The present research conducted focus group interviews to better understand the sub-components of selfitis. Using these data, the SBS was validated and the selfie-taking behavior was examined in relation to three intensity types (i.e., borderline, acute, and chronic conditions). The qualitative focus group data from participants strongly implied the presence of “selfie addiction” although the SBS does not specifically assess selfie addiction. Furthermore, through the analysis of the quantitative data, six factors underlying selfitis among participants were identified (i.e., self-confidence, attention seeking, mood modification, environmental enhancement, subjective conformity, and social competition). It was also demonstrated that the importance of these factors differed among those classed as borderline, acute, or chronic selfie-takers.

The present research is a novel addition to the research literature examining technology-related disorders. In addition to the psychological consequences (which may be both positive and negative), the present study provides important insights for practitioners and researchers. Although the present research is primarily exploratory in nature, the findings provide the basis for future empirical research. This study arguably validates the concept of “selfitis” and provides benchmark data for other researchers to investigate the concept more thoroughly and in different contexts. The concept of selfie-taking might evolve over time as technology advances, but the six identified factors that appear to underlie selfitis in the present study are potentially useful in understanding such human-computer interaction across mobile electronic devices. Further psychological research is needed into other factors that are likely to play a role in the acquisition, development and maintenance of selfitis including personality traits, motivations, cognition, and attitudes. Overall, the findings in the present paper demonstrate that the SBS appears to a reliable and valid instrument for assessing selfitis but that confirmatory studies are needed to validate the concept more rigorously.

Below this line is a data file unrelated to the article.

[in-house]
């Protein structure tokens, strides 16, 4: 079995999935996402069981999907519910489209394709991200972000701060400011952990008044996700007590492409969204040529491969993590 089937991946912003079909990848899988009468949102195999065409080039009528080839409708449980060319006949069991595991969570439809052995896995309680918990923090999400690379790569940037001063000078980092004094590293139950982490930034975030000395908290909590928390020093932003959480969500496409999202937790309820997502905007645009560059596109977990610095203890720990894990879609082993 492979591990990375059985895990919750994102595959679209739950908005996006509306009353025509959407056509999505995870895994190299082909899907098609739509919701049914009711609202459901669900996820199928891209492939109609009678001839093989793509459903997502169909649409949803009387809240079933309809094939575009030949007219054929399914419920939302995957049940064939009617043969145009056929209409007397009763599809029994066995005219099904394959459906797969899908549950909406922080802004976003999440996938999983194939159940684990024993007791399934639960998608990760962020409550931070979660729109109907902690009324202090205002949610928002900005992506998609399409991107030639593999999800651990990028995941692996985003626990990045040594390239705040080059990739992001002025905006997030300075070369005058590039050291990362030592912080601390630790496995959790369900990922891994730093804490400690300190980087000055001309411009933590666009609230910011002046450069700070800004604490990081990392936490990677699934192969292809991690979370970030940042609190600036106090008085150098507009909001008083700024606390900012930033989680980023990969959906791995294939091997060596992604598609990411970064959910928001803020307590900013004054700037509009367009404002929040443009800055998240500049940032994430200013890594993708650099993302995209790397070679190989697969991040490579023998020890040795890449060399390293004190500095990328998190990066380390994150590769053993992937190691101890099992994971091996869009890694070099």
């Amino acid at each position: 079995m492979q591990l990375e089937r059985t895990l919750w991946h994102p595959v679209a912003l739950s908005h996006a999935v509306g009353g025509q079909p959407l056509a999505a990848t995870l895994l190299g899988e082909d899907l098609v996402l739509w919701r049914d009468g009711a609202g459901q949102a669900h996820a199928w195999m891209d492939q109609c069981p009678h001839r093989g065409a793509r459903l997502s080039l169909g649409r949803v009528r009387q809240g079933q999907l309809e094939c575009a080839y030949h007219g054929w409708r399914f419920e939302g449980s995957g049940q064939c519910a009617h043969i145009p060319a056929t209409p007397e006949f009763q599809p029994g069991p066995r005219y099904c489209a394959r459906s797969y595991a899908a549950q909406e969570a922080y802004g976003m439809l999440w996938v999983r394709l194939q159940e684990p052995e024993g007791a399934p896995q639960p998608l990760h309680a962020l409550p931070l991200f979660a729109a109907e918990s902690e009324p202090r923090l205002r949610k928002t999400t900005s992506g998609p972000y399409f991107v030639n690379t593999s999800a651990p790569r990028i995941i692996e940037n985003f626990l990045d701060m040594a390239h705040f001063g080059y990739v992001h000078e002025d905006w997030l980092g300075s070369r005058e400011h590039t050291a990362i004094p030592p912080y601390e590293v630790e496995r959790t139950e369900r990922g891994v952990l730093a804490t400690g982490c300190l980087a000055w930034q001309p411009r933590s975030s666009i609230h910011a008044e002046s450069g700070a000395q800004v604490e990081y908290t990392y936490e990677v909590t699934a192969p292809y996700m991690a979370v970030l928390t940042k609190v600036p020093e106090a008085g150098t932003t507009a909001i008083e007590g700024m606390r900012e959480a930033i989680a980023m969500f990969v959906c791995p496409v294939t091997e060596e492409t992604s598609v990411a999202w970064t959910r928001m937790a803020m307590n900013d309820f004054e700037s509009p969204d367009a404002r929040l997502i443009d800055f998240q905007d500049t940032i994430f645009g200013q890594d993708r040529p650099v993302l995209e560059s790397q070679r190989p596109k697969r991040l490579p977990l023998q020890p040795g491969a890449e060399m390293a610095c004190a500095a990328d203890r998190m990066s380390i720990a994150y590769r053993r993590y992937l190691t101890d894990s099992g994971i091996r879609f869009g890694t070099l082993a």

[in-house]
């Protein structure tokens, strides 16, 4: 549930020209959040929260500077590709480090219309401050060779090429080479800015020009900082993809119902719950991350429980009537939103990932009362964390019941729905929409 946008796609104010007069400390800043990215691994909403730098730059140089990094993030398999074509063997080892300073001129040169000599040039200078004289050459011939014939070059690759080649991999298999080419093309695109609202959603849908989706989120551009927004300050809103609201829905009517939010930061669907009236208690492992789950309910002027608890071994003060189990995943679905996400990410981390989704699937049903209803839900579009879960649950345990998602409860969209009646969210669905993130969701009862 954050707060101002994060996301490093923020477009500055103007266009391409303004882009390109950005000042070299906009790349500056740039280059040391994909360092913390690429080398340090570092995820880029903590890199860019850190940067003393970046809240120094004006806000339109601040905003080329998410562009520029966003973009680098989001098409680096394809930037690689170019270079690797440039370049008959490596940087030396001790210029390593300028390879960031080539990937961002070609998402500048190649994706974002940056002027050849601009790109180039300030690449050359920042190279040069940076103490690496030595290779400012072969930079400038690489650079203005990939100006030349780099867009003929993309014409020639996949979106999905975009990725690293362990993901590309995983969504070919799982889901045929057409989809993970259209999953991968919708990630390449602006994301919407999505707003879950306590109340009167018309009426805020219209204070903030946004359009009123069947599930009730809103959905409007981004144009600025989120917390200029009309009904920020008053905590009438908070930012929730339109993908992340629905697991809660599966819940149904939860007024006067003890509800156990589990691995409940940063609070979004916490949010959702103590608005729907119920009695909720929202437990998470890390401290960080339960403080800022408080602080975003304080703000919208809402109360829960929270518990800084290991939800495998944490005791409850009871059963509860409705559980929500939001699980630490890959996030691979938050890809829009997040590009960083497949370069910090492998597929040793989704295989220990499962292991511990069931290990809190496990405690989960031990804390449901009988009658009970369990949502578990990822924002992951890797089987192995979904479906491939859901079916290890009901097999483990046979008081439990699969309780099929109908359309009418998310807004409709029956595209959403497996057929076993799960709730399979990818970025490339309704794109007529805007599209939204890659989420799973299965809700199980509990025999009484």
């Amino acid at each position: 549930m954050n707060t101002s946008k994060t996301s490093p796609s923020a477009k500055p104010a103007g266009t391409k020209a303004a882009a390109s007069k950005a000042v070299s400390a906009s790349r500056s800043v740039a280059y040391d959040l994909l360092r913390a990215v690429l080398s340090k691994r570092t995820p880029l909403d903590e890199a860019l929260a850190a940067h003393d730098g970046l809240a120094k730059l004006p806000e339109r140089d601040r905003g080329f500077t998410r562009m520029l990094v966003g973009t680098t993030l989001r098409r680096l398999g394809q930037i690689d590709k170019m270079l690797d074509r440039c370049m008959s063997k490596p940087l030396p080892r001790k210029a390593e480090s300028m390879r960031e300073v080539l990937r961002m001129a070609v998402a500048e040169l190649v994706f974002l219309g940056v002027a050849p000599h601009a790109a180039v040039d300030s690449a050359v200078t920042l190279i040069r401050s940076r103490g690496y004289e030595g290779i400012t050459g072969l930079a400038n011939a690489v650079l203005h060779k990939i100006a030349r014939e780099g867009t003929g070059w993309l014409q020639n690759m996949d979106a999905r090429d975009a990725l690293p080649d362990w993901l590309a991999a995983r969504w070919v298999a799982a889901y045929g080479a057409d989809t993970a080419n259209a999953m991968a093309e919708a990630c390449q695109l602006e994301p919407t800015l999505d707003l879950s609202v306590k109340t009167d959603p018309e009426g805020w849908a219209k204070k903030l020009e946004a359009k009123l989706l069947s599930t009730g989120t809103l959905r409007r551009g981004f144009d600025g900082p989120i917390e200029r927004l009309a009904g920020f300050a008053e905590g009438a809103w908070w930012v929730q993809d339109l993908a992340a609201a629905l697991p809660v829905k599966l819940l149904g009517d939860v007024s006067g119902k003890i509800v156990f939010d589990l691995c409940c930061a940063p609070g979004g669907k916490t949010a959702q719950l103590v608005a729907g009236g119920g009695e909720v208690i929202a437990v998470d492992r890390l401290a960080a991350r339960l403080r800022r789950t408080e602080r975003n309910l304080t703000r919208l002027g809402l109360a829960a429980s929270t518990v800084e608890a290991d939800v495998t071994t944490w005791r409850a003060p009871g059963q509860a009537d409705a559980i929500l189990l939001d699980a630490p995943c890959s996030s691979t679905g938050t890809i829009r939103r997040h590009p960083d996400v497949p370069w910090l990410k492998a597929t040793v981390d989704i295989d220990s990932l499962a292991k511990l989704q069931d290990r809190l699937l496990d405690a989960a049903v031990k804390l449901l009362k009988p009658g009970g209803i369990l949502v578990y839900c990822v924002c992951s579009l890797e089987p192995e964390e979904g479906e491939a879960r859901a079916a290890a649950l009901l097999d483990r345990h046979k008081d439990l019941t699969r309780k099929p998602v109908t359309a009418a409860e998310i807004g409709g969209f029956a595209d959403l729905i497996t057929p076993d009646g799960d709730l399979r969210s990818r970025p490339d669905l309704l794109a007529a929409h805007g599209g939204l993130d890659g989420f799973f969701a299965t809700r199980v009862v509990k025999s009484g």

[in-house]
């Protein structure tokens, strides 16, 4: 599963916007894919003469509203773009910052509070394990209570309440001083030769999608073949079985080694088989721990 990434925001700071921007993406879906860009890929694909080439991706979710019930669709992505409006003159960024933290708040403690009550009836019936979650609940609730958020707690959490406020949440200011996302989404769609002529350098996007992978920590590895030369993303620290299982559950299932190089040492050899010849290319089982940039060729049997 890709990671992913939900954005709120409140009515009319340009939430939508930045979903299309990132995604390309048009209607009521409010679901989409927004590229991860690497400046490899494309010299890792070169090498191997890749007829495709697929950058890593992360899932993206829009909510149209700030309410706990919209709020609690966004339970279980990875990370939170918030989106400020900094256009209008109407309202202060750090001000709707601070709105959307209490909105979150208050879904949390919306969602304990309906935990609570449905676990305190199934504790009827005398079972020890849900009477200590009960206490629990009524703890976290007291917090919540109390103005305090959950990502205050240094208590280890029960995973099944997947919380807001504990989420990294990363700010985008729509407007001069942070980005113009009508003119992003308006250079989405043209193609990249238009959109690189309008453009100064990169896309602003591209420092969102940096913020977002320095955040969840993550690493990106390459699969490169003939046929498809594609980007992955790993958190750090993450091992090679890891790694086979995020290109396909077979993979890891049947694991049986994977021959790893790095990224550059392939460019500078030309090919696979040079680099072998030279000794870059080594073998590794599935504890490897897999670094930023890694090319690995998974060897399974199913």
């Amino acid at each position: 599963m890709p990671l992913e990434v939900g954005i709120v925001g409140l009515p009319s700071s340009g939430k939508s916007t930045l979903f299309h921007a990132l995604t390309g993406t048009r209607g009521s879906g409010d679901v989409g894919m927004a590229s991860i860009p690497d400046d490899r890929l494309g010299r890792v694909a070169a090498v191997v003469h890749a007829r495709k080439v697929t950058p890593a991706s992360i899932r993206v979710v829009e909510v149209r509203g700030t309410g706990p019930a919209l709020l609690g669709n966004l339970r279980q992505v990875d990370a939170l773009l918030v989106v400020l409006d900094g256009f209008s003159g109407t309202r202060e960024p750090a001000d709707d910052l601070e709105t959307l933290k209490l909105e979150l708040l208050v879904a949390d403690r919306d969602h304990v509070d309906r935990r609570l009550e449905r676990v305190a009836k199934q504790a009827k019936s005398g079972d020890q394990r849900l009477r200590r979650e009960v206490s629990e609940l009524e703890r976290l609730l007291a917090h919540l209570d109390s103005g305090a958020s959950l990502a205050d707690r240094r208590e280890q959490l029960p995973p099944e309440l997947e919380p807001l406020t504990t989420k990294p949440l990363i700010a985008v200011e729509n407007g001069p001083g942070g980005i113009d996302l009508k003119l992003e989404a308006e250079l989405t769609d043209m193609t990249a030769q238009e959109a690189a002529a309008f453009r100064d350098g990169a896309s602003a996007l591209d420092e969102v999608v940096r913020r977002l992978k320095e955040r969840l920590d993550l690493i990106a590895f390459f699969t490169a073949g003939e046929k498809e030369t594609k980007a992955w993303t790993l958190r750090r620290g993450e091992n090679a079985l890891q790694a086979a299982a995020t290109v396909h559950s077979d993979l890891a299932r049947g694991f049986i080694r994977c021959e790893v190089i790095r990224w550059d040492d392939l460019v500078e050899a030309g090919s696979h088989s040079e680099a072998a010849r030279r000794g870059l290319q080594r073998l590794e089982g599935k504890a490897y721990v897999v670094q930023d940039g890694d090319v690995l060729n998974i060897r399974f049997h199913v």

Notes

Acknowledgements

This study was not funded by any organization.

Compliance with Ethical Standards

Conflict of Interest

The authors declare that they have no conflict of interest.

Ethical Approval

All procedures performed in this study involving human participants were in accordance with the ethical standards of the university’s research ethics board and with the 1975 Helsinki declaration.

Informed Consent

Informed consent was obtained from all participants.

Open Access

This article is distributed under the terms of the Creative Commons Attribution 4.0 International License (http://creativecommons.org/licenses/by/4.0/), which permits unrestricted use, distribution, and reproduction in any medium, provided you give appropriate credit to the original author(s) and the source, provide a link to the Creative Commons license, and indicate if changes were made.

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Copyright information

© The Author(s) 2017

Open Access This article is distributed under the terms of the Creative Commons Attribution 4.0 International License (http://creativecommons.org/licenses/by/4.0/), which permits unrestricted use, distribution, and reproduction in any medium, provided you give appropriate credit to the original author(s) and the source, provide a link to the Creative Commons license, and indicate if changes were made.

Authors and Affiliations

  1. 1.Thiagarajar School of ManagementMaduraiIndia
  2. 2.International Gaming Research Unit, Psychology DepartmentNottingham Trent UniversityNottinghamUK